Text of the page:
For the past few months, I’ve been working on a project called Navigating Coronavirus, which includes a daily tracking poll of public opinion on the outbreak and how Americans feel about President Trump and his handling of the pandemic, including the degree to which they blame him for its calamitous effects.
Perhaps unsurprisingly Americans have soured on President Trump’s response to coronavirus since March. He gets poor marks on handling coronavirus (just 40 percent approve in the latest data) and health care (38 percent approve), and expressing grave concerns about everything from his behavior (the top attributes Americans assign him have been “self-absorbed,” “chaotic,” and “unprepared”) to his actions (a top concern—especially relevant this past week as he’s blamed the CDC for his failures and claimed he is taking hydroxychloroquine himself—has been his willingness to overrule experts to promote dangerous, unproven medical treatments like injecting bleach or, well, taking hydroxychloroquine).
But one area of public opinion has consistently given me a lot of anxiety.
Despite an astonishing 39 million lost jobs since the crisis began, the permanent closure of 100,000 small businesses, and near–infinite examples of the Trump administration mishandling or failing to deliver desperately needed emergency aid, responsibility for the collapsing economy does not seem to be landing in Trump’s lap.
Americans remain split on Trump’s handling of the economy (-1, at 48 percent vs. 49 percent who disapprove), according to the latest Navigator tracking poll. That’s a striking contrast with his overall approval (-12) and approval of his handling of coronavirus (-16).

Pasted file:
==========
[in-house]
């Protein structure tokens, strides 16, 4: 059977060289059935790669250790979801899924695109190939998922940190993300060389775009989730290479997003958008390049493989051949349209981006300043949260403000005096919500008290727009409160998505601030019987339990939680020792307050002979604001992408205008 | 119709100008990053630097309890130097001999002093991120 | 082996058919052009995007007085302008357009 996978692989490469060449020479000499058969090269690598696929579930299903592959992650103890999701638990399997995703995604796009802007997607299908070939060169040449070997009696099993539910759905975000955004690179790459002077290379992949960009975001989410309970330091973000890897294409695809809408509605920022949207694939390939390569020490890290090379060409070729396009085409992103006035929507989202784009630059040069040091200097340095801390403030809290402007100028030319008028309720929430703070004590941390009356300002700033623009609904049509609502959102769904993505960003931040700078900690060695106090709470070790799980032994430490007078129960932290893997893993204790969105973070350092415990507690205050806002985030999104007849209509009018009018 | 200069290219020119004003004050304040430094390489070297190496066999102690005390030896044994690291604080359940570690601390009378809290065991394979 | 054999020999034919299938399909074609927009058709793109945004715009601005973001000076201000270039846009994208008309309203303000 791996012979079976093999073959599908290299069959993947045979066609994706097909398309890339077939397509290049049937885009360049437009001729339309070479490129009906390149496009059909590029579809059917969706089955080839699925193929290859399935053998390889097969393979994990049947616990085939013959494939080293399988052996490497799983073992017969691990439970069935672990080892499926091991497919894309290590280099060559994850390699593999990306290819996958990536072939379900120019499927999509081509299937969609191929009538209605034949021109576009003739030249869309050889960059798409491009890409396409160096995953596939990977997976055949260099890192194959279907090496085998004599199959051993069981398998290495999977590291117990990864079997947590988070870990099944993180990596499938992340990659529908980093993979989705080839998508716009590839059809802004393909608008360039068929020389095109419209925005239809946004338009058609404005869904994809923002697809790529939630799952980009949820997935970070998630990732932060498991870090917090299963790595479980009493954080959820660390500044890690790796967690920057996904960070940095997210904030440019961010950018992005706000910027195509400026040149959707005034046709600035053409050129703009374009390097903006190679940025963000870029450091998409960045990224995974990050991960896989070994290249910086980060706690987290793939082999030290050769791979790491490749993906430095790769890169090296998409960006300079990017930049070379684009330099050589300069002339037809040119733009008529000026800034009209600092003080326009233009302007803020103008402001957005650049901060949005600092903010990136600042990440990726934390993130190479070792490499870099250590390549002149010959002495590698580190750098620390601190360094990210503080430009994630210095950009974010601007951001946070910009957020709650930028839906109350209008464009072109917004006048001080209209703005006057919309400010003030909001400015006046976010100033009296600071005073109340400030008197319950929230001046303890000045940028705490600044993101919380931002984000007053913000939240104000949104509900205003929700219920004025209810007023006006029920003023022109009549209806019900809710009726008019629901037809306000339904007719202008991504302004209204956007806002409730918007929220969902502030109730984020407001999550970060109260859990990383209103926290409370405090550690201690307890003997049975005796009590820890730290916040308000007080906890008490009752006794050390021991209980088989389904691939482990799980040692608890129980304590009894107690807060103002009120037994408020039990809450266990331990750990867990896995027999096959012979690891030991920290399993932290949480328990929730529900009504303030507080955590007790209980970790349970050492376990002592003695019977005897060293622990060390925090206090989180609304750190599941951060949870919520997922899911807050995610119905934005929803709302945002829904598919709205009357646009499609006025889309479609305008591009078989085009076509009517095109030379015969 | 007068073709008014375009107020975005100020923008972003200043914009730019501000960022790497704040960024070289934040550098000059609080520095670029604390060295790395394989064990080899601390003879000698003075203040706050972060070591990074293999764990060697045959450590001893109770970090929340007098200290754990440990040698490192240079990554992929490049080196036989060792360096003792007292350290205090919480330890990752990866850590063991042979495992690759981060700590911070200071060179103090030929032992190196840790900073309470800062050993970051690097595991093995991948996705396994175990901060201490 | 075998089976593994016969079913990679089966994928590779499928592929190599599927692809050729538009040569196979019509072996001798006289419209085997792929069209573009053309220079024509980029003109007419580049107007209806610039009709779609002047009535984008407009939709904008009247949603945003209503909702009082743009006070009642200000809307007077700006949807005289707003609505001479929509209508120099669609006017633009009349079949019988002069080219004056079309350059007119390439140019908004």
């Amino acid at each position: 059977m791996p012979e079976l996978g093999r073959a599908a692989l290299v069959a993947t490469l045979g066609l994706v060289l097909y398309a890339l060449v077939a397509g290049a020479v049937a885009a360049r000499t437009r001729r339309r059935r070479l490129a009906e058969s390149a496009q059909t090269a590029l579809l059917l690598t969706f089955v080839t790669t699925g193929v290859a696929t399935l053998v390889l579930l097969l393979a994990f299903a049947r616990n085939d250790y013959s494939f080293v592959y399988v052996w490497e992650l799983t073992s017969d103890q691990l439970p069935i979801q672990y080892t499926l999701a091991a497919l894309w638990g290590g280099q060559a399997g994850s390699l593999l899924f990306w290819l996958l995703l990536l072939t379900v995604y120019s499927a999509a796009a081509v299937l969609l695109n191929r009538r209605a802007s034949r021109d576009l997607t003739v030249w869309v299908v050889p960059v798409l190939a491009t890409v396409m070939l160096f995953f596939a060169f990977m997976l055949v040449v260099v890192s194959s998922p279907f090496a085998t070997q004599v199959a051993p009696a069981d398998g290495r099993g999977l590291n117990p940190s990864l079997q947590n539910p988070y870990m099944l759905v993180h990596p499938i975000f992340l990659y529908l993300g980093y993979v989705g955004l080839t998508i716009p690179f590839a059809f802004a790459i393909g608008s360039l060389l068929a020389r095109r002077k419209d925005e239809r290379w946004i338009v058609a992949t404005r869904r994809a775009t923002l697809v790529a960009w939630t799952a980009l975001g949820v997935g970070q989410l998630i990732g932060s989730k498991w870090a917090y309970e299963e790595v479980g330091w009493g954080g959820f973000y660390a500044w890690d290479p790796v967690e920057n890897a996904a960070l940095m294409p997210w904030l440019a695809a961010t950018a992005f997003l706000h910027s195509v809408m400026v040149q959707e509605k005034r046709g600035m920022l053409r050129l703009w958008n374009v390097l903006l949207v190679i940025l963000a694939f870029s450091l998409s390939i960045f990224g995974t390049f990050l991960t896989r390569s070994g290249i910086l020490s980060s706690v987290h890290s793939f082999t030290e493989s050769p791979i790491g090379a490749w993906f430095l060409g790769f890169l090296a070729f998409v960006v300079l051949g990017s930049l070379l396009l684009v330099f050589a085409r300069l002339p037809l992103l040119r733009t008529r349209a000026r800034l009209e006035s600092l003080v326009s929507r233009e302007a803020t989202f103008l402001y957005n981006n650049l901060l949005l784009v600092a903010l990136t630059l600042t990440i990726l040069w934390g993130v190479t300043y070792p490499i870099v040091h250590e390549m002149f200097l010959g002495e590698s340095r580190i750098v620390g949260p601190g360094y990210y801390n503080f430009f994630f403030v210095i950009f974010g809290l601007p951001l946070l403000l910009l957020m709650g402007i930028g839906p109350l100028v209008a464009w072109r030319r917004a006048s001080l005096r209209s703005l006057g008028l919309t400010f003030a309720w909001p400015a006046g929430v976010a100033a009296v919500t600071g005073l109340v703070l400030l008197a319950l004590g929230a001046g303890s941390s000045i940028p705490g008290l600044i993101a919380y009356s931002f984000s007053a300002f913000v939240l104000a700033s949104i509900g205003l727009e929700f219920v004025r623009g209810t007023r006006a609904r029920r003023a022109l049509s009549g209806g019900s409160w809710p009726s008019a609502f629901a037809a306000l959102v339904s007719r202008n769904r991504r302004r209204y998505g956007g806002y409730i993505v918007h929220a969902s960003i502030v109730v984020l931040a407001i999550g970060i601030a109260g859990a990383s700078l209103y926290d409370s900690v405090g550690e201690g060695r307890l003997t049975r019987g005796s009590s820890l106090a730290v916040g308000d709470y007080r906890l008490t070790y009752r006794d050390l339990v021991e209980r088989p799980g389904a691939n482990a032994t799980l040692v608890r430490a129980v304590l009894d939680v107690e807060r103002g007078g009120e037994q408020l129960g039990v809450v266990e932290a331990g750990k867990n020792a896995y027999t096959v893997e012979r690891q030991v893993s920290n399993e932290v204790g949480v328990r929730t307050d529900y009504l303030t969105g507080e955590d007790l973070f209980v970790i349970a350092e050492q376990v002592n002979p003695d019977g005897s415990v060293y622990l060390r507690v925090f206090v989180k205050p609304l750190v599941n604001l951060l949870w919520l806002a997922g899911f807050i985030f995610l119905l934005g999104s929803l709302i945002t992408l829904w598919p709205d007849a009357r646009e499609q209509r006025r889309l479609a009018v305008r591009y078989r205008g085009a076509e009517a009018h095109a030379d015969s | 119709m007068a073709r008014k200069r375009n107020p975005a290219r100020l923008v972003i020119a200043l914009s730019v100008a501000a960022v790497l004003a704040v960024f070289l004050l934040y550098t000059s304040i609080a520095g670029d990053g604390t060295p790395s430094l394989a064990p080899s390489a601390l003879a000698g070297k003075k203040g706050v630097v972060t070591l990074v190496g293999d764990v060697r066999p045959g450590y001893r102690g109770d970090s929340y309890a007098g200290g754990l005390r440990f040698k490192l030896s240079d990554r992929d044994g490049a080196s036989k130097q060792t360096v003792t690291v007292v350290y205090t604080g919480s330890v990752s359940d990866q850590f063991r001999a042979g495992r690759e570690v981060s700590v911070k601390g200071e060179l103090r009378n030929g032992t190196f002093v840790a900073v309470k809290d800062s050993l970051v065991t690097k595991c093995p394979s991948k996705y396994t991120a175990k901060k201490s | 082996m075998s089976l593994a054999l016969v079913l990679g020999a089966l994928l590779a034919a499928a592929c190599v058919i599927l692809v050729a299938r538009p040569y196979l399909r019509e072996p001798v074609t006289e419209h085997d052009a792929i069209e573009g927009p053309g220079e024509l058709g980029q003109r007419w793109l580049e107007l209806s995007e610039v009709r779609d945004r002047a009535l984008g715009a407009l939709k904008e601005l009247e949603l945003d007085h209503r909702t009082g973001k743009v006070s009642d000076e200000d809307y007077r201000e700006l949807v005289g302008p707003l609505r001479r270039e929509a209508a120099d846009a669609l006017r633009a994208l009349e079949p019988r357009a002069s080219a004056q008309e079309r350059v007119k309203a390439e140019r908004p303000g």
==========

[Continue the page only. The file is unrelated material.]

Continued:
What’s worse is that the public continues to have relatively high confidence in Trump’s ability to manage a future recovery. Recent internal Trump campaign polling found the public trusts Trump 15 points more than Vice President Joe Biden to manage a recovery, which mirrors findings in some progressive polls.
In the most recent Navigator poll, for example, 53 percent say that, before coronavirus, the economy was generally working well for middle- and working-class Americans, while just 38 percent believe it was failing them. More alarmingly, as of April 30, a majority of Americans (52 percent) were confident in Trump’s ability to handle a post-coronavirus economic recovery, including 62 percent of blue-collar workers, 21 percent of Democrats, and nearly 20 percent of people who otherwise disapprove of the job Trump is doing as president.